Our work helps identify those areas of early infestation that are “bad” for birds but relatively “easy” to restore both methodologically and financially. By focusing on “birdscapes,” it allows managers to concentrate efforts in specific geographic areas until the job is “done.” We have learned elsewhere that it requires watershed-level treatment to yield biologically meaningful outcomes.
How did you get the idea for this study? Have there been comparable studies done for other grouse species? If so, were the results similar to what you found?
Our previous work on greater sage-grouse and western juniper has striking resemblance to the avoidance behavior we observed in chickens with regard to mesquite trees. Earlier work by The Nature Conservancy’s Sharon Baruch-Mordo and other partners found that as little as 4% cover within about 0.75 miles of breeding ground (lek) was enough to lead to those leks being abandoned over time.
We implemented the very same analytical approach as Baruch-Mordo but with prairie-chickens and mesquite and found nearly the same pattern. We had a hunch it would be similar but not almost identical.
There is a growing body of research from different species of grouse, like lesser prairie-chickens and sage grouse that live in treeless landscapes, showing that with somewhere between 2% and 4% canopy of invasive trees, the land becomes uninhabitable by birds. It’s remarkable that both species abandon areas with nearly the same level of invasive trees.
Much of the remaining lesser prairie-chicken habitat is on private lands. How do private land owners put your research into practice? Are there resources they can access that help them prioritize where to remove mesquite or other encroaching woody species from the southern Great Plains?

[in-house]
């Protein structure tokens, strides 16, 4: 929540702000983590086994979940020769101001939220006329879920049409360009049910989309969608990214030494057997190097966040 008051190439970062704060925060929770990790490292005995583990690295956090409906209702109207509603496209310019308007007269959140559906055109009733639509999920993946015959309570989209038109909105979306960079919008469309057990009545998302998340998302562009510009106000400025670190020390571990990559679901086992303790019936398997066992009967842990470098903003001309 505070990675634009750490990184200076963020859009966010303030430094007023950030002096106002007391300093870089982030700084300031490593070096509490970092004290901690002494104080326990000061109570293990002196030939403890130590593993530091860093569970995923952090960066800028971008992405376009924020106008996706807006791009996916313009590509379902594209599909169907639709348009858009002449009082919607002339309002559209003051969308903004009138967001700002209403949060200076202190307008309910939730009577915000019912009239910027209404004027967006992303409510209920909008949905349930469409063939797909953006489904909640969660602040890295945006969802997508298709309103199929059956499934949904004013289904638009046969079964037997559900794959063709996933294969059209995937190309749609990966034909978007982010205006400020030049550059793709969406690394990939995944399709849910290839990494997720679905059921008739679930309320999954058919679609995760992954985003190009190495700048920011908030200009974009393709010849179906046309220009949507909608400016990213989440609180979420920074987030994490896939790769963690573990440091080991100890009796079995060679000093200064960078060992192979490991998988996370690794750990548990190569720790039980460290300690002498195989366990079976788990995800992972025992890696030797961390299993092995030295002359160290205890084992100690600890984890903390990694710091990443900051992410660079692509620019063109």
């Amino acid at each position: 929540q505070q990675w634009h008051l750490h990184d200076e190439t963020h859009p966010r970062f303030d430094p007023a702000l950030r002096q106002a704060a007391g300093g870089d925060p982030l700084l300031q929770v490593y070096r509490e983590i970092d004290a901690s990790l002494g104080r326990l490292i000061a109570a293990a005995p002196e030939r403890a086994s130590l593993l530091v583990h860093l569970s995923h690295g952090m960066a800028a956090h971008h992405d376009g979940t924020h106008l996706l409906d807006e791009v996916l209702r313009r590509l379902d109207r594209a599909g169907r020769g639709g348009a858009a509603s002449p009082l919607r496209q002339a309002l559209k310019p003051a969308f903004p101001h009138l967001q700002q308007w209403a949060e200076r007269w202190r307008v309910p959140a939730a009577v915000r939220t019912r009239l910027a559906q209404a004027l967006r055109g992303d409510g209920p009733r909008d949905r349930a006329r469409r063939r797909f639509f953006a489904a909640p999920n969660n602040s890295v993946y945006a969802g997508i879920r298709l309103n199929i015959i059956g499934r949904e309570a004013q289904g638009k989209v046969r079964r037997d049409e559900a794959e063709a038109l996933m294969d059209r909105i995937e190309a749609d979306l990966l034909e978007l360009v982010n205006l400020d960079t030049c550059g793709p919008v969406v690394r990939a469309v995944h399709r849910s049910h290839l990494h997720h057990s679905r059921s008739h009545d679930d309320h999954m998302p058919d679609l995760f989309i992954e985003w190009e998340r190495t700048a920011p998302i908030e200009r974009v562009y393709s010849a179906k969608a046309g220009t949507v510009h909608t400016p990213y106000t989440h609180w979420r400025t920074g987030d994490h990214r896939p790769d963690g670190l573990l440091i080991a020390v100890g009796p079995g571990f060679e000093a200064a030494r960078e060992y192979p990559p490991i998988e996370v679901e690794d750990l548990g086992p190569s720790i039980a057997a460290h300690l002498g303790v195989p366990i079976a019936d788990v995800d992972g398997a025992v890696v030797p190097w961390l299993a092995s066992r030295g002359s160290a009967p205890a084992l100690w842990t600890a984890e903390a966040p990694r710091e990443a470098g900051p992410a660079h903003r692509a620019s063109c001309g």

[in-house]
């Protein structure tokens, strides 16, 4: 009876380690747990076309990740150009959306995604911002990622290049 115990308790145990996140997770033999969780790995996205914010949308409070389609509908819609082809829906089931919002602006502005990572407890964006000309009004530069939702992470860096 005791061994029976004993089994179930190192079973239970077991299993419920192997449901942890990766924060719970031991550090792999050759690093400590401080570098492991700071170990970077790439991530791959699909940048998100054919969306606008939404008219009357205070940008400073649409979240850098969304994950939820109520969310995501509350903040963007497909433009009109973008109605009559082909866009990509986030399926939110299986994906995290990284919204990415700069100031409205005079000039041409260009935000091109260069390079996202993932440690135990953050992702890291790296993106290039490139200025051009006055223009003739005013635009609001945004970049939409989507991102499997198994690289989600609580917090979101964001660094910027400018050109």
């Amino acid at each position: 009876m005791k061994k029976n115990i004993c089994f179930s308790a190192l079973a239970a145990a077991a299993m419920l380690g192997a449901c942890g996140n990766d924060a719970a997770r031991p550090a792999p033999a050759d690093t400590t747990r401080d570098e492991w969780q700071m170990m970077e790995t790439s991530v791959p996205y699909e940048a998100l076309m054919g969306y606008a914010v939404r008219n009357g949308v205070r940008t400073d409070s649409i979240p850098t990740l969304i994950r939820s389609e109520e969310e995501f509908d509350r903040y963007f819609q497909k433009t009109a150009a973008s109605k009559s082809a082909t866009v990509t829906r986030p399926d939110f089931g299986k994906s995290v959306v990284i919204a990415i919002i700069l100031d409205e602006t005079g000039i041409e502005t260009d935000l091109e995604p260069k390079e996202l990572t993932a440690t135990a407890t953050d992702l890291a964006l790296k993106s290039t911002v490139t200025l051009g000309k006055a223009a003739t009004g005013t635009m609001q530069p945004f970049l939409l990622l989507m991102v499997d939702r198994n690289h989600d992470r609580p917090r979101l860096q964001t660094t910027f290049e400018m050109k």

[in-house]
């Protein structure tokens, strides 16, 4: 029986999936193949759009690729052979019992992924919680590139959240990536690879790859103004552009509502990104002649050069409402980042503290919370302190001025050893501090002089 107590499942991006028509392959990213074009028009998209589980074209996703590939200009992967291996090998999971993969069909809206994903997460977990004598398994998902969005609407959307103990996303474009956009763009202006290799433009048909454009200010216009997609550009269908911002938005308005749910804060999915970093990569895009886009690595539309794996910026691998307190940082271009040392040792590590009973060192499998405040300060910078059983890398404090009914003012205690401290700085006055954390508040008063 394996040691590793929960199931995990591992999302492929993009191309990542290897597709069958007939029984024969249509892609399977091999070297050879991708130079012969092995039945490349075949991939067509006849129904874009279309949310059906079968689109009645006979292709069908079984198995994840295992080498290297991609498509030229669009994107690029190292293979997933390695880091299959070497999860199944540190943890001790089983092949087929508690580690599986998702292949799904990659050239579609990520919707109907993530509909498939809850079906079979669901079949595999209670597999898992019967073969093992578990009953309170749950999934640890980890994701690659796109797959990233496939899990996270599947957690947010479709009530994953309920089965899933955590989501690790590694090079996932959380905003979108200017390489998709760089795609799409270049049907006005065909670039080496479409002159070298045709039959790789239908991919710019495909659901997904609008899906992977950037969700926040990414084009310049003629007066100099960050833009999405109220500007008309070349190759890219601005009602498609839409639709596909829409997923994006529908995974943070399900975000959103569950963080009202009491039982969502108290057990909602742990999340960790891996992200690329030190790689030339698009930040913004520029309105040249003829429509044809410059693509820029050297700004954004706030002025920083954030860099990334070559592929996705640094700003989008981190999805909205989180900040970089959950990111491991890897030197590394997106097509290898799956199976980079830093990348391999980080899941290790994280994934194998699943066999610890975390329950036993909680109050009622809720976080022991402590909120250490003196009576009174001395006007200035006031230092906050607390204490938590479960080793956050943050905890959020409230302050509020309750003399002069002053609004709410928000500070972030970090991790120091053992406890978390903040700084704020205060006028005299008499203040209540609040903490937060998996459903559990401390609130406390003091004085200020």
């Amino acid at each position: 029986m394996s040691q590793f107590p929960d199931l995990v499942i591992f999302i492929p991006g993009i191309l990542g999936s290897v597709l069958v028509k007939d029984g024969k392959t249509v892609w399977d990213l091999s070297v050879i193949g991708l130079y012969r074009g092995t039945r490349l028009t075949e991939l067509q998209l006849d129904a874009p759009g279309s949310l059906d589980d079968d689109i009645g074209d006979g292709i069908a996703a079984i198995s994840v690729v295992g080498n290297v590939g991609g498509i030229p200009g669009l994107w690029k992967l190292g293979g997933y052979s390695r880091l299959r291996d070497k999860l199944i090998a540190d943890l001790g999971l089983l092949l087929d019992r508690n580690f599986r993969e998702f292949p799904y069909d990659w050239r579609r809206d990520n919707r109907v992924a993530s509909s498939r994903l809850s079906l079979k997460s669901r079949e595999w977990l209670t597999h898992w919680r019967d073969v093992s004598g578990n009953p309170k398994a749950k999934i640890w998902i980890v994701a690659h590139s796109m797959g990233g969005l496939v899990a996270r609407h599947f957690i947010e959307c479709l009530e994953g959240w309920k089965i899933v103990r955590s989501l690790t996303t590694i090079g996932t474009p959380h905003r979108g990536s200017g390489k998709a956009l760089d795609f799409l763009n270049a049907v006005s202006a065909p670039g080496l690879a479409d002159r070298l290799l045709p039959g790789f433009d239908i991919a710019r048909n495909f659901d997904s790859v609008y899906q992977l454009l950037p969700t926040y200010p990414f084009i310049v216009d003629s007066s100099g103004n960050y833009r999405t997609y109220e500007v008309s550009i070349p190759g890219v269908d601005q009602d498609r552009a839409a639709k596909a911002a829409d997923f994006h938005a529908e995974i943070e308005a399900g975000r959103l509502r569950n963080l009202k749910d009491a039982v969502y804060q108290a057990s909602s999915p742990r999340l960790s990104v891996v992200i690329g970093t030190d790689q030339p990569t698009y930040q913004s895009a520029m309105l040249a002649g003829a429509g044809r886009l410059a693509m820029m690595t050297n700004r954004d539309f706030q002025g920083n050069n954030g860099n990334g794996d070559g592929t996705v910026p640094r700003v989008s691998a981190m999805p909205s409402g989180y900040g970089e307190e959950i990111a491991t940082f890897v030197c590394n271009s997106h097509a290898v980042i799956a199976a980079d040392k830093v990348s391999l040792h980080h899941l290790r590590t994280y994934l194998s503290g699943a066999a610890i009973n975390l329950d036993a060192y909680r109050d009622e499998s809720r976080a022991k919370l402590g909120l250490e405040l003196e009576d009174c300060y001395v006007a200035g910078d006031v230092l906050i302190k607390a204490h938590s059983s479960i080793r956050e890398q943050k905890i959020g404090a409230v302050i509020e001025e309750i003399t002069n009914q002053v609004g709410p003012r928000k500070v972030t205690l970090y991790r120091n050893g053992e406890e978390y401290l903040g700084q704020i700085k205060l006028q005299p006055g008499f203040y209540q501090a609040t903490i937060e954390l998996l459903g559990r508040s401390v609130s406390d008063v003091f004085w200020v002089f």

As you point out, private landowners are critical to helping recover lesser prairie-chickens. This study helps them figure out where to start restoring prairie habitat so their efforts will make the biggest difference for the bird and prairie health generally. The USDA-NRCS has technical and financial assistance available to assist producers in tackling this problem on their land. Various mapping tools are available to NRCS staff to help producers assess costs and treatment types best suited for their operations. Also, Partners for Fish and Wildlife Program through USFWS is geared to assist with these types of treatments as well.
What is the key takeaway you want people to understand from your study?
Mesquite expansion is an ecosystem-wide problem, and it’s going to require significant resources to abate. Our work provides a road map to start tackling the problem, and that road map utilizes what we’ve learned about a charismatic and iconic species of the southern Great Plains – the lesser prairie-chicken.
Meet the Expert
How long have you been studying lesser prairie-chickens?
Nearly 20 years now…
What’s your favorite part of your job?
Making contributions (hopefully) to improving our effectiveness at conserving the last wild working landscapes of the West.
What else do you like to do when you’re not chasing chickens across the southern Great Plains?
Chasing elk with my traditional bow and chasing other upland birds with my two bird dogs.